“Strategically, this represents a significant risk that could end up paying enormous long-term dividends for Spotify if they are successful,” Miller says.

TIME Web

The 5 Best Music Streaming Services

woman-listening-music-smartphone
Getty Images

Spotify isn't your only option

Correction appended, May 15

Owning a library of music on physical media is rapidly becoming an anachronism. Physical album sales have been plummeting since we first plugged our earbuds into iPods, and digital downloads are now on the decline, too.

Instead, Americans are streaming their music online via a growing crop of music services that offer infinite choices for listening to and discovering new music.

Pioneer streaming services Pandora and Spotify remain the heavyweights of the industry with 80 million and 60 million listeners respectively. But internet radio services such as Slacker have gained traction thanks to their music discovery features, while curated streaming sites such as Songza offer what may be the killer app of streaming 2.0: songs and channels hand-picked by humans and based on themes and moods.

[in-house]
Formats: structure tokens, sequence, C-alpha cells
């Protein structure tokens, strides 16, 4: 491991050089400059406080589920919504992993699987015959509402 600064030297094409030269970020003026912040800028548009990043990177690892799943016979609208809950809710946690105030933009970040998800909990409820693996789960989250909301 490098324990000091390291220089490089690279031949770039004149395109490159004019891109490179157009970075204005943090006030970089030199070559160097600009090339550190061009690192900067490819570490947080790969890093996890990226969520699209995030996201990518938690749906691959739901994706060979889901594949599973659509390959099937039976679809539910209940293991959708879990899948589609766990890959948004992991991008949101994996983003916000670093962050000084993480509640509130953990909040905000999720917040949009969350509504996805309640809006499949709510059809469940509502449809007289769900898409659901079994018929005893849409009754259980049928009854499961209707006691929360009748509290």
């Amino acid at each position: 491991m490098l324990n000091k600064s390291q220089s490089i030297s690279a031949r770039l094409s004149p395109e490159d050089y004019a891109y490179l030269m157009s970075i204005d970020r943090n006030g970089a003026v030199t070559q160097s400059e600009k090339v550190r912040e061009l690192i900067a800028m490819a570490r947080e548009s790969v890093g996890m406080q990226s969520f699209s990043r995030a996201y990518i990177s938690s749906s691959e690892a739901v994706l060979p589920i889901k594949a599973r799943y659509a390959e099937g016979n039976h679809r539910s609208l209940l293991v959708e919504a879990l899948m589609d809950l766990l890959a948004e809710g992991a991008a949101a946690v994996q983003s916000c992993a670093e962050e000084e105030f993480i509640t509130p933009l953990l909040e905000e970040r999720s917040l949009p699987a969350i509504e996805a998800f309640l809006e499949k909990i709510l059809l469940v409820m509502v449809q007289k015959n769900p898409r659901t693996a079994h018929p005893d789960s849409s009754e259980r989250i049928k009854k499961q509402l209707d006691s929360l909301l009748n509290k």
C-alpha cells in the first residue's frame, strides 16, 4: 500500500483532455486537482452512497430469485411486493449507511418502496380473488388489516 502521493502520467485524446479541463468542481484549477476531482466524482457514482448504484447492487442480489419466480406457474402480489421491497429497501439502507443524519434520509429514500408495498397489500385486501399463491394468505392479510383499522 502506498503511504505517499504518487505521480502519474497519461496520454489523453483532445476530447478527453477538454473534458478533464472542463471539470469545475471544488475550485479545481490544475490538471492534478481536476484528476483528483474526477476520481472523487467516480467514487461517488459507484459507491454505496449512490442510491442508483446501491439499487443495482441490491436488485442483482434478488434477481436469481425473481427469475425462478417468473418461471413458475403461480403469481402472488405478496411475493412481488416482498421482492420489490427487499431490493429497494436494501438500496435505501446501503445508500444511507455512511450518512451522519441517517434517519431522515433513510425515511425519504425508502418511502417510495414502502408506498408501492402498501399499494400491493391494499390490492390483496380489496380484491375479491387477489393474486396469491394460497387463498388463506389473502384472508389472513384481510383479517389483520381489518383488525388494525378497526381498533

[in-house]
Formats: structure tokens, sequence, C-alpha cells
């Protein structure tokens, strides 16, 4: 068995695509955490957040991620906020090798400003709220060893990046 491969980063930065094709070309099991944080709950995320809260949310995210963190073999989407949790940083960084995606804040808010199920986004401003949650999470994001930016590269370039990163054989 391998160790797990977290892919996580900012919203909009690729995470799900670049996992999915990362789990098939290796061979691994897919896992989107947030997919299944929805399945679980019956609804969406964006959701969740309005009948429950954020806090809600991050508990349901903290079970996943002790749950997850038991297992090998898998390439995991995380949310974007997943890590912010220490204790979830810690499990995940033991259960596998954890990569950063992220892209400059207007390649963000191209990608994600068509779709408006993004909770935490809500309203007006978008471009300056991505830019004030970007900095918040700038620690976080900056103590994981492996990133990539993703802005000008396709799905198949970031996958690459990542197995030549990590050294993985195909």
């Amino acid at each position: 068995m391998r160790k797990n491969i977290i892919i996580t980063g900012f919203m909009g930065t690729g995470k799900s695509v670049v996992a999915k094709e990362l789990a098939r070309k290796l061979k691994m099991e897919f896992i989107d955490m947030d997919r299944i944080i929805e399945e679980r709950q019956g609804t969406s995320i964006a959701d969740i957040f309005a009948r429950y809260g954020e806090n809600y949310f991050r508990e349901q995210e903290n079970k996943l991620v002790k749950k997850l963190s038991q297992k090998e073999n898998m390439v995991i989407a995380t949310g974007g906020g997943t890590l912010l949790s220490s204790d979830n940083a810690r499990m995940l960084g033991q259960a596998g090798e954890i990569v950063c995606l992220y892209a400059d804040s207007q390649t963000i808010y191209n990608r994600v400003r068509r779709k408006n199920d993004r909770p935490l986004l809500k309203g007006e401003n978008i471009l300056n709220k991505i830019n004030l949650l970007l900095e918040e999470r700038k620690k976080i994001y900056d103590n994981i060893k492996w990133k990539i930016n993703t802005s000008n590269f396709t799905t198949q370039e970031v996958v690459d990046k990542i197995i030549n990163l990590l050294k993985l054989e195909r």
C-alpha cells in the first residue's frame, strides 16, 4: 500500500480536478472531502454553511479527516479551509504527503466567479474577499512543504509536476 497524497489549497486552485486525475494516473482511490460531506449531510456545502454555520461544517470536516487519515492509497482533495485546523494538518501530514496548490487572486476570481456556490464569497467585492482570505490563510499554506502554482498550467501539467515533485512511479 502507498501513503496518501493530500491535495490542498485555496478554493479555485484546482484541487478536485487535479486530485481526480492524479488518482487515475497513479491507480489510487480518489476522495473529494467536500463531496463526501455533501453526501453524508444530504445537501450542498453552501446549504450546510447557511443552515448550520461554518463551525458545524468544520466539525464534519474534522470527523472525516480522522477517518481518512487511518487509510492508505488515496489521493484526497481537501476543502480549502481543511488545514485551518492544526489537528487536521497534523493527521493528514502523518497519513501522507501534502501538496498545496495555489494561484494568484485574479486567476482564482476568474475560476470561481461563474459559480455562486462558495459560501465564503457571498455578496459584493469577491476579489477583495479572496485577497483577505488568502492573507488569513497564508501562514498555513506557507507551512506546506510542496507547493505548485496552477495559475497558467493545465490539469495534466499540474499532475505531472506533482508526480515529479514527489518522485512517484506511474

On the flip side is YouTube, the top destination for music streaming with over 1 billion unique monthly users. YouTube is great for hunting down that super obscure B-side song with the banned video, but it pales in comparison to other services when it comes to playlists and music discovery.

So what should you look for in a streaming service? We dug into the Internet to find the best music streaming services based on these factors:

Song library Most of the major streaming services clock in with similarly sized song catalogs — 20 million or more, covering a good range of genres, hits and rarities.

How can you find new music? A radio feature that lets you build customized channels based on songs or genres you like is handy for discovering new music, as are playlists curated by real people, whose skills outstrip machine algorithms in building particular vibes or themes.